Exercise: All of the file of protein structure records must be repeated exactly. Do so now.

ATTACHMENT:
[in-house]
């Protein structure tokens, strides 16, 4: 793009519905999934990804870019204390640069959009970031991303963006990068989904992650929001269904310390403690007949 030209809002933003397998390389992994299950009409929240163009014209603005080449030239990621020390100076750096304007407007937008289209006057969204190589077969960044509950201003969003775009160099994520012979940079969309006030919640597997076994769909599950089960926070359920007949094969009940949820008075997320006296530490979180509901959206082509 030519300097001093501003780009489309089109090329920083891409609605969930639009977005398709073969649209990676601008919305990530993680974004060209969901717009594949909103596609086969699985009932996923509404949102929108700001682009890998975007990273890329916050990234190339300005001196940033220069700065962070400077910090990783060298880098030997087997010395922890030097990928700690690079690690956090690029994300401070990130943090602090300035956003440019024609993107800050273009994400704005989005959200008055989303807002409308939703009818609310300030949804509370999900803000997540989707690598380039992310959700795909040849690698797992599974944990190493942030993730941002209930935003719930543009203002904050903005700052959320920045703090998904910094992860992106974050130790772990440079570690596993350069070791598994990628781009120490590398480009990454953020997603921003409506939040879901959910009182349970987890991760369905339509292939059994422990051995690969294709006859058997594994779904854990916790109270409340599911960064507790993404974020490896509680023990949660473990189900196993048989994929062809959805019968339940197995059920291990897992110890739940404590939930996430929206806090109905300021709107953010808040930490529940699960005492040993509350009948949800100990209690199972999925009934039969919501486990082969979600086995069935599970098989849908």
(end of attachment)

[in-house]
């Protein structure tokens, strides 16, 4: 793009519905999934990804870019204390640069959009970031991303963006990068989904992650929001269904310390403690007949 030209809002933003397998390389992994299950009409929240163009014209603005080449030239990621020390100076750096304007407007937008289209006057969204190589077969960044509950201003969003775009160099994520012979940079969309006030919640597997076994769909599950089960926070359920007949094969009940949820008075997320006296530490979180509901959206082509 030519300097001093501003780009489309089109090329920083891409609605969930639009977005398709073969649209990676601008919305990530993680974004060209969901717009594949909103596609086969699985009932996923509404949102929108700001682009890998975007990273890329916050990234190339300005001196940033220069700065962070400077910090990783060298880098030997087997010395922890030097990928700690690079690690956090690029994300401070990130943090602090300035956003440019024609993107800050273009994400704005989005959200008055989303807002409308939703009818609310300030949804509370999900803000997540989707690598380039992310959700795909040849690698797992599974944990190493942030993730941002209930935003719930543009203002904050903005700052959320920045703090998904910094992860992106974050130790772990440079570690596993350069070791598994990628781009120490590398480009990454953020997603921003409506939040879901959910009182349970987890991760369905339509292939059994422990051995690969294709006859058997594994779904854990916790109270409340599911960064507790993404974020490896509680023990949660473990189900196993048989994929062809959805019968339940197995059920291990897992110890739940404590939930996430929206806090109905300021709107953010808040930490529940699960005492040993509350009948949800100990209690199972999925009934039969919501486990082969979600086995069935599970098989849908």